This session will overview the current challenges confronting the field of accessible ocean observing technology (i.e., sensors and platforms), and highlight current innovations and successes that are expanding the field and progressing towards an accessible ocean. 

The session will culminate in assessing future collaboration and technological opportunities within a global context, identifying priorities for accessible design, effective low-cost alternatives, and broadening participation within ocean research.


Carlos Dominguez-Carrió - Okeanos, University of Azores, Azor Drift Cam
Thibaut Pollina - FairScope/PlanktoScope
Breanna Motsenbocker - University of Rhode Island
Inger Graves - Aanderaa-Xylem
Yves Degré - NKE
Carles Castro Muniain - FVON, Ocean Data Network
Collin Closek - Synchro, Stanford Center for Ocean Solutions


Lunch Break


Session #3: Data quality aspects of accessible ocean observing technologies

Moderator: Lucie Cocquempot (Ifremer) and Patrick Gorringe (SMHI)


We need the best data to do the best science. But to what extent should data quality be balanced with other considerations for ocean observing technologies (cost, environmental impact, etc.)? In recent years, the question has evolved from "What to do with our data?" to "How to deal with our data?". This is due in part to the transformative call of the UN Ocean Decade for "The science we need for the ocean we want", catalysing a paradigm shift from "observing what we can" to "observing what we need". Accessible ocean observing technologies play a key role in this shift, but understanding data quality remains imperative. 

In this session the panel will explore the whole ocean data value chain, covering preparation and calibration, collection and acquisition, data management, transformation to information (product and service development), and advice to society and information decisions.


Dick Schaap - MARIS, BlueCloud
Rob Craft - NOC Calibration Lab
Susan Hartman - MINKE
Justin Buck - BODC
Anahita Laverack - Oshen
Antoine Cousot - Oceanovox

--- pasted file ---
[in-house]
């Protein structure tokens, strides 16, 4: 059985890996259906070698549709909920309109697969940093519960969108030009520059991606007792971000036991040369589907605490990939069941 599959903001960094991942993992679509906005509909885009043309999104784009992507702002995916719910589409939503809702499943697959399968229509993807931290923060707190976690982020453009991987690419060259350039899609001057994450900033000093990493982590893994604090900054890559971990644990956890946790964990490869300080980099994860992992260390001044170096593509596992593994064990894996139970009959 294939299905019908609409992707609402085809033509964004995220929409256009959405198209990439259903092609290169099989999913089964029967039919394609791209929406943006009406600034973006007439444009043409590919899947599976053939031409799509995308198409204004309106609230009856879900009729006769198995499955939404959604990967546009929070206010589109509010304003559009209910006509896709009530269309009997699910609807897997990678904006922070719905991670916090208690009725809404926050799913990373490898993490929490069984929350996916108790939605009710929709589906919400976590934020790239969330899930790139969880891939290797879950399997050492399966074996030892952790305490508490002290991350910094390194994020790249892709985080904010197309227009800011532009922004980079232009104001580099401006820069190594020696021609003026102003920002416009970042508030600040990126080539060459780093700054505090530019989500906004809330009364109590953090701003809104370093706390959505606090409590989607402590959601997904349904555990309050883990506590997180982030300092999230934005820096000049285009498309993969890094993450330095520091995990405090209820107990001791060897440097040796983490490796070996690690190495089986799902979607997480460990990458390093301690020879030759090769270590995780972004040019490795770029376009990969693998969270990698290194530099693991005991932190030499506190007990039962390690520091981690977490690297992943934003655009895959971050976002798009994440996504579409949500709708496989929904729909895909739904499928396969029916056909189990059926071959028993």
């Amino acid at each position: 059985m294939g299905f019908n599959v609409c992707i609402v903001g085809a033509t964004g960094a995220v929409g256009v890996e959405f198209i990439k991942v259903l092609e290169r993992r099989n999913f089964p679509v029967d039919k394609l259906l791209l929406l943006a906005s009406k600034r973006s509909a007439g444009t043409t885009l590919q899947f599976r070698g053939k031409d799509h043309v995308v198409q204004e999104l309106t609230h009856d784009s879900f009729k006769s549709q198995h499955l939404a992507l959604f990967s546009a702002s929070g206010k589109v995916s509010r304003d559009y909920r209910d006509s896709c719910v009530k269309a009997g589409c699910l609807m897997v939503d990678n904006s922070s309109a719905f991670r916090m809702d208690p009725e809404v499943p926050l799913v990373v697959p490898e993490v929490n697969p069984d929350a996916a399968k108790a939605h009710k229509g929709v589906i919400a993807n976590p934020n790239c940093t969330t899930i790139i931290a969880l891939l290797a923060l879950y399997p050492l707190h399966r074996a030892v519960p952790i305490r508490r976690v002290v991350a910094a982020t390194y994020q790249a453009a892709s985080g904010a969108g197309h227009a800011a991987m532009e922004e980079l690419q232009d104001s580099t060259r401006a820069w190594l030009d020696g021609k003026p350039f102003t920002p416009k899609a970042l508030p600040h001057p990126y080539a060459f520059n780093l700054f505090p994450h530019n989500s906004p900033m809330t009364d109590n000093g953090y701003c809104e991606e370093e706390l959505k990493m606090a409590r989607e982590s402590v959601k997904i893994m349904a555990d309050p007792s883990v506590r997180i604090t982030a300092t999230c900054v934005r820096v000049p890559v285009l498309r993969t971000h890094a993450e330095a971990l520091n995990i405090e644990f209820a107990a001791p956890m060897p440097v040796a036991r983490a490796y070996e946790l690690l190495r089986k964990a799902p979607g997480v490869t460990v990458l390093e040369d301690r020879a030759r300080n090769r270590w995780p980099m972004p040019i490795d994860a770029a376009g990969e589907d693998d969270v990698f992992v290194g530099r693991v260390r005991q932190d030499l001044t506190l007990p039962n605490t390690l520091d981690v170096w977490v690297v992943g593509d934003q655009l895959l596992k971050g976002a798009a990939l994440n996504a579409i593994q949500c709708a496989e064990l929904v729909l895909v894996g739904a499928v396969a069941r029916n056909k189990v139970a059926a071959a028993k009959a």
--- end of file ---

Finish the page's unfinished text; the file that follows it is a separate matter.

Theo Mourra - Coastal-e solutions


Coffee Break


Session #4: Sustainability aspects of accessible ocean observing technologies

Moderator: Peer Fietzek (Kongsberg Discovery) and Dominique Durand (Covartec AS)


This session addresses three dimensions of sustainability related to ocean observing technology with a specific focus on how these might be affected through a change towards more accessible solutions. The first dimension represents (i) economical sustainability and viability of ocean observing products. The second one comprises (ii) the environmental sustainability and footprint or the greening of ocean observations. While the third dimension covers (iii) political and regulatory sustainability related to observations of the ocean.

Short impulse presentations will set the scene and be followed by a panel discussion that also engages the audience.

Interested Ocean Enterprise stakeholders with private, public or academic job affiliations are invited to join and contribute to the discussion. Ocean observing technology developers, data users, blue economy company representatives, innovation enablers, members of the science and ocean literacy community, to select some examples, are all invited to listen and add to the discussion on sustainability aspects of ocean observing technology.


Peer Fietzek - Kongsberg Discovery
Océane Barre - Seaber
Lucie Cocquempot - IFREMER
Amy West - Synchro
James Kirkbride - Chelsea
Greg Johnson - RBR
Brian Connon - Saildrone


Closing Session


Henning Wehde - EuroGOOS Chair, IMR
Laurent Delauney - IFREMER